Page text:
Important: Read our coronavirus (COVID-19) statement here.


Caring and planning for a loved one with a disability is a tremendous undertaking. Mistakes can be costly, resulting in the loss of income for the person with special needs, or loss of other significant benefits, such as healthcare. The rules which govern these programs are complex and constantly changing. Our experienced attorneys stay current on the rules and regulations necessary to ensure continued eligibility and continued access to services.

We will help you with the following special needs planning matters:

  • Surrogate decision making - financial and healthcare decisions including powers of attorney, health care proxies, living wills and guardianship.
  • Asset management and protection, including Supplemental Needs Trusts, and Pooled Trusts.
  • Eligibility for governmental benefits including home care, Medicaid, SSI, SSDI, and Medicare.
  • Assisting parents and other family members to provide for loved ones through Wills and trusts.
We assist both the individual with special needs and their families with the objective of developing a comprehensive plan. We employ a holistic approach which focuses on and integrates all of the critical issues.


Why should you do a special needs trust?
When you plan to include an individual who is disabled or receives governmental benefits in your estate plan, including a spouse in a nursing home.

When should you set up a special needs trust?
Depending on your situation and the situation of the individual you plan to benefit, you could establish an existing trust today, or a trust under your Will that is only created after your death. In both cases, the goal is to shelter assets for that individual’s benefit and preserve their eligibility for governmental benefits.

Do I need a lawyer to set up a special needs trust?
Not only do you need a lawyer, you should work with an attorney who focuses their practice in special needs planning, ideally one who is a member of the Special Needs Alliance. This is highly technical planning where minor errors can have dramatic and expensive consequences.

How do you name a special needs trust?
You and your attorney will choose a name for the trust.

How do you dissolve a special needs trust?
If the Trustee believes the trust is no longer providing any benefit, they can work with an attorney and the department of social services to terminate the trust.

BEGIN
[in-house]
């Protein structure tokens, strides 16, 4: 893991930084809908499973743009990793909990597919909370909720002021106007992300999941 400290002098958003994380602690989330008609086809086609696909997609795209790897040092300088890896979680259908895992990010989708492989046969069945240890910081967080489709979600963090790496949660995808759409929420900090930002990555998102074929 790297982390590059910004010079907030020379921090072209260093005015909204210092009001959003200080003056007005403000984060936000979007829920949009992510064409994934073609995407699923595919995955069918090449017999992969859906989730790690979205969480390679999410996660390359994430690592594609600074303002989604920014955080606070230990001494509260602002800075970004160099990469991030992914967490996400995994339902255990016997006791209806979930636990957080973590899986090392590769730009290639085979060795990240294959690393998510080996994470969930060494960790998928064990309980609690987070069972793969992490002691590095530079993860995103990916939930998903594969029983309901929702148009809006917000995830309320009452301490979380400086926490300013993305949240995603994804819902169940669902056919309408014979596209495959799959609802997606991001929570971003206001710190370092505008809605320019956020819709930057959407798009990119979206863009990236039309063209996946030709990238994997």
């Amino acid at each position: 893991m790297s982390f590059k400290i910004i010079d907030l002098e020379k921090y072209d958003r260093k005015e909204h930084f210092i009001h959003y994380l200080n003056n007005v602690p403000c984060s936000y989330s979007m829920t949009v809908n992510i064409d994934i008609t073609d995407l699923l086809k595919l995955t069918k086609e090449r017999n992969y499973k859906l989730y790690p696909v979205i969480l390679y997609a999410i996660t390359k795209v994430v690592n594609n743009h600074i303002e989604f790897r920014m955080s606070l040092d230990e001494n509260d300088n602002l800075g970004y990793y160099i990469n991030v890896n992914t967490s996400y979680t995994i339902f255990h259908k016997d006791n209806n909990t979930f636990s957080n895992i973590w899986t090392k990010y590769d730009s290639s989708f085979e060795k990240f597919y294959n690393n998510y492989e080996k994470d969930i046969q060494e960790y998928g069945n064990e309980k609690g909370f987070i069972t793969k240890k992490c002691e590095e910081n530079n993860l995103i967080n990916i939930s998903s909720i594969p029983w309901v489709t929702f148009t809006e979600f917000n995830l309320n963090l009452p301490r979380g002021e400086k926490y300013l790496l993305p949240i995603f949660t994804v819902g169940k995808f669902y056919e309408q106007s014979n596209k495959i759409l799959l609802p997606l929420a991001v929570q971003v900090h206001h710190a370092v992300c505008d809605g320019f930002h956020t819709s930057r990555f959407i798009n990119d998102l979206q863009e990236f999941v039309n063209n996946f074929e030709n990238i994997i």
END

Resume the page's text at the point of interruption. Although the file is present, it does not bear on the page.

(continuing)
What happens to a special needs trust when the person dies?
Depending on the type of trust, the remaining assets either reimburse the government or pass according to the grantor’s wishes.

Who can manage a special needs trust?
Anyone who qualifies as a Trustee under the laws of the state where it was established.

Can I buy a car with a special needs trust?
You can. Whether you should depends on which benefits you receive, what type of trust is established, and state law.

Should I put my home in a special needs trust?
This depends on the benefits you receive, the laws of the state in which you reside, and should be made with the advice of an attorney who focuses his or her practice on special needs planning.

Can a special needs trust be broken?
If the Trustee believes the trust is no longer providing any benefit, they can work with an attorney and the department of social services to terminate the trust.

What can money in a special needs trust be used for?
Money in a supplemental needs trust is to be used to provide for the beneficiary’s needs outside of what is already provided through governmental benefits.

How can an attorney help special needs estate planning?
An attorney can advise a family on state and federal benefits eligibility, and the rules regarding establishing trusts to continue receiving those benefits. Once the right type of plan is set in motion, any trusts under that plan should be drafted and executed only under the supervision of an attorney who focuses his or her practice in this area of law, preferably a member of the Special Needs Alliance.
You have been so kind to me for our legal needs. All of the time and expertise that you provided to us, is appreciated more than I can say... I will look forward to seeing you when I need more of your good advice.

- Carol


Richard A. Kroll, Esq. has an active practice in the area of Estate Planning, Trusts, and Probate. He is a member of the...

View More


Private practice in Rochester, New York with the Kroll Law Firm since 2007, a group practice in Brighton, New York with emphasis on...

View More


Marcus's practice involves estate planning for all families, including LGBT couples, second marriages, and families who have members with...

View More
We Welcome The Opportunity To Extend Our Expertise To You And Your Family
Richard A. Kroll
Rated by Super Lawyers

loading ...


Marcus William KrollClients’ ChoiceAward 2015

Copyright © Kroll Law Firm, LLP 2020 - All rights reserved
Web Design by Scriptable Solutions